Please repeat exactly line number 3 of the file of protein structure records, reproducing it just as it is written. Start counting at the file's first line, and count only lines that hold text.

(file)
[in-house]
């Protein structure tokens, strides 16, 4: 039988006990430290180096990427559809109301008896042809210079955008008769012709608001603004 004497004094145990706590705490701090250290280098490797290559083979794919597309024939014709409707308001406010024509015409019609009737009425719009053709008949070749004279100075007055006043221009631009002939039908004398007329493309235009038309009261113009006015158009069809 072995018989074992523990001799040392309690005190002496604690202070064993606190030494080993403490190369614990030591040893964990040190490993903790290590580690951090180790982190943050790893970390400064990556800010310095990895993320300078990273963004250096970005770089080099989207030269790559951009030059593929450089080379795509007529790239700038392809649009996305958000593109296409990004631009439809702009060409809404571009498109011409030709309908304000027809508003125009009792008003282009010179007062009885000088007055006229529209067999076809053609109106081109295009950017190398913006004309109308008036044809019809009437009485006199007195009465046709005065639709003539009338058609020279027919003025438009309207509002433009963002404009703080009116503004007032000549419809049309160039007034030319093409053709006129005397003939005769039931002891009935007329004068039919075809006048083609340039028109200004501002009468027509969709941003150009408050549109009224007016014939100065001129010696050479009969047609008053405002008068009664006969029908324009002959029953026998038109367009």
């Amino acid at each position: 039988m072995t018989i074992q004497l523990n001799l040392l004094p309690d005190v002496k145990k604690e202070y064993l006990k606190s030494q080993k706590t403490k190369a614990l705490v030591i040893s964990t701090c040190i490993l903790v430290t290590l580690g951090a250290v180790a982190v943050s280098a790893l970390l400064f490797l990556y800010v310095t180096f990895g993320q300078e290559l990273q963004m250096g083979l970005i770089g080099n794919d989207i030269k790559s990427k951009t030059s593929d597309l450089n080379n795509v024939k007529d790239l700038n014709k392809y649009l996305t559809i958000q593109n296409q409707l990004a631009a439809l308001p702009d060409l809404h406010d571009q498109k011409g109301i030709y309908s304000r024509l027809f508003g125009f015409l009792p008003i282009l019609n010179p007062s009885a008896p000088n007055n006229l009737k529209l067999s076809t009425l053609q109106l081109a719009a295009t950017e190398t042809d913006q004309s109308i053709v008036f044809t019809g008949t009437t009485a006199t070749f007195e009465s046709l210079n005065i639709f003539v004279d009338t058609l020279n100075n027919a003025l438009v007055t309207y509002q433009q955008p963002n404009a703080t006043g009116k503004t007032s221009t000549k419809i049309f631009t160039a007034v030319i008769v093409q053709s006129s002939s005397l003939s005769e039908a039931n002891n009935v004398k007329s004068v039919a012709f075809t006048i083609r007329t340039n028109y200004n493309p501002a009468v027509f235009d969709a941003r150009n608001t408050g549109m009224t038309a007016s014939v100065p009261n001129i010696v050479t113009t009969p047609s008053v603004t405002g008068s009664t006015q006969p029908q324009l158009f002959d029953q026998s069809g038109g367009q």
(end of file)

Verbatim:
């Amino acid at each position: 039988m072995t018989i074992q004497l523990n001799l040392l004094p309690d005190v002496k145990k604690e202070y064993l006990k606190s030494q080993k706590t403490k190369a614990l705490v030591i040893s964990t701090c040190i490993l903790v430290t290590l580690g951090a250290v180790a982190v943050s280098a790893l970390l400064f490797l990556y800010v310095t180096f990895g993320q300078e290559l990273q963004m250096g083979l970005i770089g080099n794919d989207i030269k790559s990427k951009t030059s593929d597309l450089n080379n795509v024939k007529d790239l700038n014709k392809y649009l996305t559809i958000q593109n296409q409707l990004a631009a439809l308001p702009d060409l809404h406010d571009q498109k011409g109301i030709y309908s304000r024509l027809f508003g125009f015409l009792p008003i282009l019609n010179p007062s009885a008896p000088n007055n006229l009737k529209l067999s076809t009425l053609q109106l081109a719009a295009t950017e190398t042809d913006q004309s109308i053709v008036f044809t019809g008949t009437t009485a006199t070749f007195e009465s046709l210079n005065i639709f003539v004279d009338t058609l020279n100075n027919a003025l438009v007055t309207y509002q433009q955008p963002n404009a703080t006043g009116k503004t007032s221009t000549k419809i049309f631009t160039a007034v030319i008769v093409q053709s006129s002939s005397l003939s005769e039908a039931n002891n009935v004398k007329s004068v039919a012709f075809t006048i083609r007329t340039n028109y200004n493309p501002a009468v027509f235009d969709a941003r150009n608001t408050g549109m009224t038309a007016s014939v100065p009261n001129i010696v050479t113009t009969p047609s008053v603004t405002g008068s009664t006015q006969p029908q324009l158009f002959d029953q026998s069809g038109g367009q």